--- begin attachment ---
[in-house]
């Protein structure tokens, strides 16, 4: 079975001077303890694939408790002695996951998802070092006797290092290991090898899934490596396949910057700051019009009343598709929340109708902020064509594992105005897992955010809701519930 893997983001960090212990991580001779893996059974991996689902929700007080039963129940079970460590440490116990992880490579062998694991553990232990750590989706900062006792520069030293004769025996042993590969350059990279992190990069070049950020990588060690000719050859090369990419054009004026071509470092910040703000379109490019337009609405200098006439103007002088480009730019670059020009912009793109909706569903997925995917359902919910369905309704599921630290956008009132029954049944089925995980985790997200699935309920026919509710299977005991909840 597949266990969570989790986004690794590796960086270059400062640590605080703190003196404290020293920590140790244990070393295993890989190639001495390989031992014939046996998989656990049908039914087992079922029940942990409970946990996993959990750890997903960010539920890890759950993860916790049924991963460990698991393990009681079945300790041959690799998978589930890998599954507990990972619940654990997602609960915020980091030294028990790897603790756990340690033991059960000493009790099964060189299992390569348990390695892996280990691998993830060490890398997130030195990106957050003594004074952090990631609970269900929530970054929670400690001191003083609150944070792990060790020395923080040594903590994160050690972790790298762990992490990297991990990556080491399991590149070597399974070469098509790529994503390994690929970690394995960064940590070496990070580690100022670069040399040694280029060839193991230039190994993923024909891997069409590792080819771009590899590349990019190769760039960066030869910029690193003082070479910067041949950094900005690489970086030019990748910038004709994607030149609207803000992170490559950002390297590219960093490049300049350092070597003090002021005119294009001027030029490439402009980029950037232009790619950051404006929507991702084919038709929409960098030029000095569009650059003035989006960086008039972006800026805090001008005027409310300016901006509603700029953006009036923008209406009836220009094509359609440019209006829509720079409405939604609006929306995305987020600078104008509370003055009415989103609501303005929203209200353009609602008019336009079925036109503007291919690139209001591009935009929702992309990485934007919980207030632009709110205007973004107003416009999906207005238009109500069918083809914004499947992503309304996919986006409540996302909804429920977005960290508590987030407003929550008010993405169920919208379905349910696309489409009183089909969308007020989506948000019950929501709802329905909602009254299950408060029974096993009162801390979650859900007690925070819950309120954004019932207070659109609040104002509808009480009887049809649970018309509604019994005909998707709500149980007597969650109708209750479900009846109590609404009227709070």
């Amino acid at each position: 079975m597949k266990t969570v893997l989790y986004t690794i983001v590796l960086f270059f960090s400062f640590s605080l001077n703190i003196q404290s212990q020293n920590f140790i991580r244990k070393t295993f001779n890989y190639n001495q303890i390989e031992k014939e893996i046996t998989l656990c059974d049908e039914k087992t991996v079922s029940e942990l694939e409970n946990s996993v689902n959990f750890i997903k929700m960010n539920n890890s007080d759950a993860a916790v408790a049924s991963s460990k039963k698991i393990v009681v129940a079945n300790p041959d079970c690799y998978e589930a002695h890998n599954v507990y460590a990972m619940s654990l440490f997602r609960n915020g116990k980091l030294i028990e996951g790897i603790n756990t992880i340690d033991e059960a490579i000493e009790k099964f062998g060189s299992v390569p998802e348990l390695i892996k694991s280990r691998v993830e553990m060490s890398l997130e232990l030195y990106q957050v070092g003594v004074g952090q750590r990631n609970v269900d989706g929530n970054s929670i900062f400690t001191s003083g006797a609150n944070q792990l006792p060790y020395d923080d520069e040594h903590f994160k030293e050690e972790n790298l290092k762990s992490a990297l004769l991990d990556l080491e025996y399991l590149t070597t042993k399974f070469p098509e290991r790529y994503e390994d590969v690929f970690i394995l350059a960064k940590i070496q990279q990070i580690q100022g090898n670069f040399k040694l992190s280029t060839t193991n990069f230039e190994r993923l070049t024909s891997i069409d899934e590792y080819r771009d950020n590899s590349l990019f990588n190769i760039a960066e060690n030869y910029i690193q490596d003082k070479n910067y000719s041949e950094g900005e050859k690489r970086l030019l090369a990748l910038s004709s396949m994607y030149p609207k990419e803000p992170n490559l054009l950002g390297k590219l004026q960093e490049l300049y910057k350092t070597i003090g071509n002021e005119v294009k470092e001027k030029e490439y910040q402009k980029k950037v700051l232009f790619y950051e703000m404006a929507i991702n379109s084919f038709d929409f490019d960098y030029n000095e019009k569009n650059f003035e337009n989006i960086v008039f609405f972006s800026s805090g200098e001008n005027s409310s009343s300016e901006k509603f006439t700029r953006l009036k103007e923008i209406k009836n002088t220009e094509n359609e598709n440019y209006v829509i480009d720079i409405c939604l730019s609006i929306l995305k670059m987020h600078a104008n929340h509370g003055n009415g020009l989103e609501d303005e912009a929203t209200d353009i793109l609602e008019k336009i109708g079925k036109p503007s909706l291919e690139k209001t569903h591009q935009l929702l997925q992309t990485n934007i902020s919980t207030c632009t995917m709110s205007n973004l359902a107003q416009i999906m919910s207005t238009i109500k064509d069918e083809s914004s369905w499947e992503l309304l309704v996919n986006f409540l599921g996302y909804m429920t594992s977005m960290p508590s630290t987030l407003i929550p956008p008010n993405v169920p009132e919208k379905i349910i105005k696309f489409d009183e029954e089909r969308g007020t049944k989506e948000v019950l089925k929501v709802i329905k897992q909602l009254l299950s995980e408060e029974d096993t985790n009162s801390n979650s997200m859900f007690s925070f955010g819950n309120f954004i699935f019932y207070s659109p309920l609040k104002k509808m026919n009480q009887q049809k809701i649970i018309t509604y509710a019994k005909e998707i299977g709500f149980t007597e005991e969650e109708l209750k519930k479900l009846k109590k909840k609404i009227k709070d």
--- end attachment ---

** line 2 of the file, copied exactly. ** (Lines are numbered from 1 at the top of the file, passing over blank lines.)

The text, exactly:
């Protein structure tokens, strides 16, 4: 079975001077303890694939408790002695996951998802070092006797290092290991090898899934490596396949910057700051019009009343598709929340109708902020064509594992105005897992955010809701519930 893997983001960090212990991580001779893996059974991996689902929700007080039963129940079970460590440490116990992880490579062998694991553990232990750590989706900062006792520069030293004769025996042993590969350059990279992190990069070049950020990588060690000719050859090369990419054009004026071509470092910040703000379109490019337009609405200098006439103007002088480009730019670059020009912009793109909706569903997925995917359902919910369905309704599921630290956008009132029954049944089925995980985790997200699935309920026919509710299977005991909840 597949266990969570989790986004690794590796960086270059400062640590605080703190003196404290020293920590140790244990070393295993890989190639001495390989031992014939046996998989656990049908039914087992079922029940942990409970946990996993959990750890997903960010539920890890759950993860916790049924991963460990698991393990009681079945300790041959690799998978589930890998599954507990990972619940654990997602609960915020980091030294028990790897603790756990340690033991059960000493009790099964060189299992390569348990390695892996280990691998993830060490890398997130030195990106957050003594004074952090990631609970269900929530970054929670400690001191003083609150944070792990060790020395923080040594903590994160050690972790790298762990992490990297991990990556080491399991590149070597399974070469098509790529994503390994690929970690394995960064940590070496990070580690100022670069040399040694280029060839193991230039190994993923024909891997069409590792080819771009590899590349990019190769760039960066030869910029690193003082070479910067041949950094900005690489970086030019990748910038004709994607030149609207803000992170490559950002390297590219960093490049300049350092070597003090002021005119294009001027030029490439402009980029950037232009790619950051404006929507991702084919038709929409960098030029000095569009650059003035989006960086008039972006800026805090001008005027409310300016901006509603700029953006009036923008209406009836220009094509359609440019209006829509720079409405939604609006929306995305987020600078104008509370003055009415989103609501303005929203209200353009609602008019336009079925036109503007291919690139209001591009935009929702992309990485934007919980207030632009709110205007973004107003416009999906207005238009109500069918083809914004499947992503309304996919986006409540996302909804429920977005960290508590987030407003929550008010993405169920919208379905349910696309489409009183089909969308007020989506948000019950929501709802329905909602009254299950408060029974096993009162801390979650859900007690925070819950309120954004019932207070659109609040104002509808009480009887049809649970018309509604019994005909998707709500149980007597969650109708209750479900009846109590609404009227709070």